I don’t just lose meat; I lose money. Now, I’m not talking about making bad investments. I don’t need to invest one cent to lose money. I lose money just by letting it out of my hands. The problem is that I don’t let the money out of my hands in a controlled, habitual manner. If I were to take money that is given to me and immediately place it in my wallet, I would not lose money. But I don’t, thinking that if I do, I will then spend the money. So, I put money all over the place. I put it in my back jeans pocket. I put it in my jacket pocket. I put it in the cupboard with the coffee cups. I put it on top of my clothes drawers in the closet. I put it in any of the three or four pockets inside my purse. I put it on counters, in drawers, in cups, in nooks and in crannies

I love winter, but not because the snow is pretty and covers up all the ugly gray drabness that is Chicago after autumn. I love winter because I find money in just about every pocket of every coat I own. The first few weeks of winter are like winning the lottery. Every day, I find anywhere from one to ten dollars waiting to make my day. So far, most of the money I’ve lost has come back in due time. Still, there is a twenty-dollar bill floating around the house somewhere.

I lose my keys, but everyone loses their keys. I lose whatever book I’m currently reading at least two times per day. I’ve found them all sorts of places, like in the gazebo, under the dining room table, in the car. Once, I found a paperback on a shelf under the sink in the bathroom.

Something I’ve never lost, though, is my mind. I was diagnosed with bipolar disorder sometime after I had my son. I’ve been treated for depression. I’ve been treated for dysthymia. Never, in all the years I’ve been treated for my myriad of mental maladies, have I misplaced my mind. Frankly, there were times I wished I could. I was naturally curious then when I discovered iCarly, the kids’ show on Nickelodeon, would be airing an episode titled “iLost My Mind.”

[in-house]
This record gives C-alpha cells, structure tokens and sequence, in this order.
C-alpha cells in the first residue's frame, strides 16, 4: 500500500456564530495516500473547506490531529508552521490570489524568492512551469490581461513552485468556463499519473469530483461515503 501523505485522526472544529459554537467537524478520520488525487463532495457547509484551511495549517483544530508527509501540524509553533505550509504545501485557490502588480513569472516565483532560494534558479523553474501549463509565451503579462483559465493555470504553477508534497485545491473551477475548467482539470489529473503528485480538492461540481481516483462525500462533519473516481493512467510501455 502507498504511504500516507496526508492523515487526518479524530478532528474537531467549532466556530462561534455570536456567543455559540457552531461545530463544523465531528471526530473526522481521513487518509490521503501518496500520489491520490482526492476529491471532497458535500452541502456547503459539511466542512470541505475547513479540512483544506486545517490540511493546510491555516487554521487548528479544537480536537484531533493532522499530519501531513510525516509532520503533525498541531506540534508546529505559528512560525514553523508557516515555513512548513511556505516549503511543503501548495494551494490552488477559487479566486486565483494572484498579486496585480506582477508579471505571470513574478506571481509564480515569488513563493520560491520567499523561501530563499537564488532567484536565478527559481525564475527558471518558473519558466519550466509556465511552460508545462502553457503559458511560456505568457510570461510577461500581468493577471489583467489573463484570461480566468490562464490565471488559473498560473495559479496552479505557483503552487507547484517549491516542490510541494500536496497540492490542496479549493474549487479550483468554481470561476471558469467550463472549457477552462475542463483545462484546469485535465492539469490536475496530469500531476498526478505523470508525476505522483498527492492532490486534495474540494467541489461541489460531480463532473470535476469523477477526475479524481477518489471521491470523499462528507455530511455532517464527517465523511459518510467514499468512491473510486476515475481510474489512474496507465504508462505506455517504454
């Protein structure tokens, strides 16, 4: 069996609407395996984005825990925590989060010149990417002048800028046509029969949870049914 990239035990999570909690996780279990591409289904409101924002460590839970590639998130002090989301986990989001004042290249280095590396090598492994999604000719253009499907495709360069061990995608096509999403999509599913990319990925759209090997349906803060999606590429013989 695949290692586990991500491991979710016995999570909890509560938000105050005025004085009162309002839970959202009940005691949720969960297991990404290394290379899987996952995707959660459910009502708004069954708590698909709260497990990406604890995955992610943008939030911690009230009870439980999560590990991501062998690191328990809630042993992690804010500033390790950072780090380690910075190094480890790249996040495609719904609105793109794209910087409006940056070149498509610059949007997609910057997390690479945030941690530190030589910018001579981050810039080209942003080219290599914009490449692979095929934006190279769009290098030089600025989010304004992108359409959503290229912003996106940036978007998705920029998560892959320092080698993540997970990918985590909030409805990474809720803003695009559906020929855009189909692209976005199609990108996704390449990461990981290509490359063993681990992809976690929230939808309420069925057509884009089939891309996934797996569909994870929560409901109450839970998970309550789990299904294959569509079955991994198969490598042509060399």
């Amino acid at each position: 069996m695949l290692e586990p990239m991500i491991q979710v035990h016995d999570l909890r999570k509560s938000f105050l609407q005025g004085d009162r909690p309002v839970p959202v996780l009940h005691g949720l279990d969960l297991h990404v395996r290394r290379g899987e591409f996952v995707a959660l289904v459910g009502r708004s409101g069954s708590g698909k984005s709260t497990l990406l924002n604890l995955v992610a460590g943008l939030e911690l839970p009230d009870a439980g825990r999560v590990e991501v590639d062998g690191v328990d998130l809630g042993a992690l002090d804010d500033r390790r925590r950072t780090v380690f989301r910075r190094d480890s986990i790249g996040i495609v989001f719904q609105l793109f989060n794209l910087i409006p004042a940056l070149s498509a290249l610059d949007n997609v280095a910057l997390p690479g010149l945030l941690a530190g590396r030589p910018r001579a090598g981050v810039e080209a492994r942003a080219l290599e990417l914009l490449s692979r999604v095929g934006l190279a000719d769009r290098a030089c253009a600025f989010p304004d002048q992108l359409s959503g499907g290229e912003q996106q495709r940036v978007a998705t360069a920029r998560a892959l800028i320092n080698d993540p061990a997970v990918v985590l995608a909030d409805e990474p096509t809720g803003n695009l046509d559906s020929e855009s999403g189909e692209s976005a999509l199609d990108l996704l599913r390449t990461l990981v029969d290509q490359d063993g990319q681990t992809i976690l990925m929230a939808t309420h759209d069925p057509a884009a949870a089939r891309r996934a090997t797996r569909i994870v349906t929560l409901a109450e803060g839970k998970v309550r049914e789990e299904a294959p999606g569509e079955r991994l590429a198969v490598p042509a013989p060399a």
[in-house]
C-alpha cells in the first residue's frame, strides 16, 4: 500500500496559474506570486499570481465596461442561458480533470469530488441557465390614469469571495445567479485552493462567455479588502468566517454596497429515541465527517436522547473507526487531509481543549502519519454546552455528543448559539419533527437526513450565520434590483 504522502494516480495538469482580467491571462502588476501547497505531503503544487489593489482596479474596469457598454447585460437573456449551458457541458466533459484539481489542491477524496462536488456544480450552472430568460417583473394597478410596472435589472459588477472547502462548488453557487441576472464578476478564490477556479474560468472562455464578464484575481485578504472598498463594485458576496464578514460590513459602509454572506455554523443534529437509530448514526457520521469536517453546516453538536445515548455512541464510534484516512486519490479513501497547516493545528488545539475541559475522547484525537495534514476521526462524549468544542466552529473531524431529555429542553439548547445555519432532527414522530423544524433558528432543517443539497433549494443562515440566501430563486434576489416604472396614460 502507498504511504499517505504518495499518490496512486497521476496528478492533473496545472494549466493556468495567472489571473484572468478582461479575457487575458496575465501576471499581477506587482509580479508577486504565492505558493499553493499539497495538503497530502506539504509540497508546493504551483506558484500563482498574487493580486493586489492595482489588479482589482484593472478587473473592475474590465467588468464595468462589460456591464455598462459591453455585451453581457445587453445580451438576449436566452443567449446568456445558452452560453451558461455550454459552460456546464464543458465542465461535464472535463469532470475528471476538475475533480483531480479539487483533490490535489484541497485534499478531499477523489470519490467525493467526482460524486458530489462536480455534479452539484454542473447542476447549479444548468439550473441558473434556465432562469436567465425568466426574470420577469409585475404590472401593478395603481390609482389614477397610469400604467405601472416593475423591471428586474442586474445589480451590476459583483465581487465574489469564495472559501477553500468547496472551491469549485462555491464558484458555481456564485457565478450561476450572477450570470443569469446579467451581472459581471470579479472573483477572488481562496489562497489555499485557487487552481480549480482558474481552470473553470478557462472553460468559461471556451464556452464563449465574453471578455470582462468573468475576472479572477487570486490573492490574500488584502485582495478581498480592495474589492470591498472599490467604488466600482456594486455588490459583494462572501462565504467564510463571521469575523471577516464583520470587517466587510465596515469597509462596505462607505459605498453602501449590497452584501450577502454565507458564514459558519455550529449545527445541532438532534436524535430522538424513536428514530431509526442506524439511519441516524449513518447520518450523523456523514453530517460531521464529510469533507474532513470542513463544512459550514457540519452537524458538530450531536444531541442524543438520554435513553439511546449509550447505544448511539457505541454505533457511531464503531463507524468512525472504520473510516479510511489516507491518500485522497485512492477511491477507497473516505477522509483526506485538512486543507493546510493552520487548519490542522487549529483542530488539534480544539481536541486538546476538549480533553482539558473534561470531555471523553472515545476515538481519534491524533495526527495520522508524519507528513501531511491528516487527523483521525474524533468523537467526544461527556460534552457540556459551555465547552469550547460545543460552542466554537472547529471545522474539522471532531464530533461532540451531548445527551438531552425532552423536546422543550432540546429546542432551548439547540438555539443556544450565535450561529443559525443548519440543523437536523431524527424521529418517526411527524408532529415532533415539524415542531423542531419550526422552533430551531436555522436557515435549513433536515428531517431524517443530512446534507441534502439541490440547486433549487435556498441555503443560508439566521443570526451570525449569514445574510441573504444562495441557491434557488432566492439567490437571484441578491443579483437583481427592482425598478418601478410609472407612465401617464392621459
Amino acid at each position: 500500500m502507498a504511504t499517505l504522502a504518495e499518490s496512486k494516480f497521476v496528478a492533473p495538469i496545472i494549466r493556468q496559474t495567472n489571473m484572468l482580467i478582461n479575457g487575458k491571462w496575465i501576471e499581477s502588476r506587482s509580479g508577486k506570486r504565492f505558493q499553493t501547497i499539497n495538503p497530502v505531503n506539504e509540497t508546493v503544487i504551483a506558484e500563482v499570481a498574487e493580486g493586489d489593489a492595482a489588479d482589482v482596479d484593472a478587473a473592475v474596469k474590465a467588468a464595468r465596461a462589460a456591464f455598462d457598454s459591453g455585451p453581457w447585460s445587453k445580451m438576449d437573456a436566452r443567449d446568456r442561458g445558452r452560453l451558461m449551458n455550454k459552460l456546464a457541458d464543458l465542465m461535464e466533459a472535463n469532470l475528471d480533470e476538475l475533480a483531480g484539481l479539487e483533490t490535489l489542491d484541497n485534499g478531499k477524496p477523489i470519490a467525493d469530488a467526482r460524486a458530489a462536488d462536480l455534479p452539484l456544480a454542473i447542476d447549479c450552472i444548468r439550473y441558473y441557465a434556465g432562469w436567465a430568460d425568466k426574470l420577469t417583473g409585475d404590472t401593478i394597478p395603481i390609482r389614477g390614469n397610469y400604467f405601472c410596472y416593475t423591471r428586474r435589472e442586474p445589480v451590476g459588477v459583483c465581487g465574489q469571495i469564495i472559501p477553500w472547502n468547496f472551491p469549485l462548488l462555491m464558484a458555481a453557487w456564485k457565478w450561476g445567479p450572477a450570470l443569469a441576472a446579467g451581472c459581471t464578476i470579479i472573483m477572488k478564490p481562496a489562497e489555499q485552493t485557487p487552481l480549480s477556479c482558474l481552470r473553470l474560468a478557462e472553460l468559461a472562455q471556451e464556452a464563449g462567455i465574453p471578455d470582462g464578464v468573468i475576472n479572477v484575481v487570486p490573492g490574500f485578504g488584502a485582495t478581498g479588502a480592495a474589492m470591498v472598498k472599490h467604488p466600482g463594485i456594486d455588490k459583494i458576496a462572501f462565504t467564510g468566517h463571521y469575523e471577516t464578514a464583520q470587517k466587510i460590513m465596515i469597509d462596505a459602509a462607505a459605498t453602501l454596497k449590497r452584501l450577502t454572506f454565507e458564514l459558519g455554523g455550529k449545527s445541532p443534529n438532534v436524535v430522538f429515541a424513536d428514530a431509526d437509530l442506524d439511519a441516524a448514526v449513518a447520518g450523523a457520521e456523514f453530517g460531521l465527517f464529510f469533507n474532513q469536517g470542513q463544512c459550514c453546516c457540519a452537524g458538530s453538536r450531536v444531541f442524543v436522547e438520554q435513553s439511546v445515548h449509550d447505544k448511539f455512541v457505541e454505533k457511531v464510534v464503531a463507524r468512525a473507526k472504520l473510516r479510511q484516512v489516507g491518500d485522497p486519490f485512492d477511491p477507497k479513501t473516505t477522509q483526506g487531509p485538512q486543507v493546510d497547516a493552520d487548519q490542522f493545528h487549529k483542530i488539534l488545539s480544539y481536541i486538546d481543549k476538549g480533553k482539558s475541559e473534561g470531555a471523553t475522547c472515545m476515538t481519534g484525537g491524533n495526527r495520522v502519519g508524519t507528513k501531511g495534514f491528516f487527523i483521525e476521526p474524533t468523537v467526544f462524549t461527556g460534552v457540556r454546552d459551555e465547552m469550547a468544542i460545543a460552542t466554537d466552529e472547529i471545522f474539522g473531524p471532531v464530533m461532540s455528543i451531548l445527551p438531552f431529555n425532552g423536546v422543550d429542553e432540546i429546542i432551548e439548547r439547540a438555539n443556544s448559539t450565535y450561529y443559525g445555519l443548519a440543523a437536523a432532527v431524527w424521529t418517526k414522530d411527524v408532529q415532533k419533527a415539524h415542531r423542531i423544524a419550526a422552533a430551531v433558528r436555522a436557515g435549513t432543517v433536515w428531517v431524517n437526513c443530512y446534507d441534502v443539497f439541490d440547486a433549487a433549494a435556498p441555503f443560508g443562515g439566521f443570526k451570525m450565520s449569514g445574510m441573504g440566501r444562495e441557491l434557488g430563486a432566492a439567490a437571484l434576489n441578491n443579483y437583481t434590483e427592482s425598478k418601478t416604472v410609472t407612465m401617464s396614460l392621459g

I was warned that this episode would present a terrible picture of mental illness and institutions that treat it. Mental health support groups implored parents to boycott the show. Of course, my daughter wanted to watch it. So we did what we’ve always done when my kids wanted to watch something I was pretty sure was crap. We watched it together.

“iLost My Mind” is crap. I did not say, “I told you so.” We did talk about what was funny and what was not. Not funny: dirty walls with signs on them saying things like “Don’t eat the puzzle pieces” and “Friends don’t kill friends.” Funny: a male character dressed up as one of the other character’s moms. My daughter admitted that she understood that delusional people don’t act the way the characters in the show did but she thought one of them was funny anyway. And, we talked about how people with mental illnesses are a lot more like her mom than the characters in the show.

I found the steaks. They were delicious. I have no idea where the $20 went. Perhaps my son knows. And my mind? Firmly and permanently ensconced in my skull.

© Copyright 2011 by Janice Lindegard. All rights reserved.

It’s Always Greener

6 Jun

“It doesn’t have to be this way,” the note said. “It will take time, but we can fix this.”

I knew there were problems. Hell, everyone on our courtyard could tell there were problems.  But I really didn’t think my lawn was so bad that the TruGreen® guy needed to leave me a personalized note.

The physical move from Oak Park to Naperville, IL covered only twenty-three miles. The cultural move, however, was more like going from a hippie commune to, well, to an All-American mom-and-apple-pie suburb in all its suburbity.

In Oak Park, where herbicides are only slightly less maligned than Agent Orange, my “if it’s green, it’s a lawn” attitude was applauded. In fact, if you’re not green in growing your green, you’d best not come outside until the sun goes down.

Mine was a typical Oak Park lawn. In short, I pretty much ignored it. It got mowed once a week, fertilized twice a year with an all-natural lawn food, and was watered when it rained. Sure, there was grass in my grass, but there were also some dandelions and a little crabgrass. In the shady areas, there was some Creeping Charlie and even some nut sedge. It was all green, it all mowed. It was a lawn.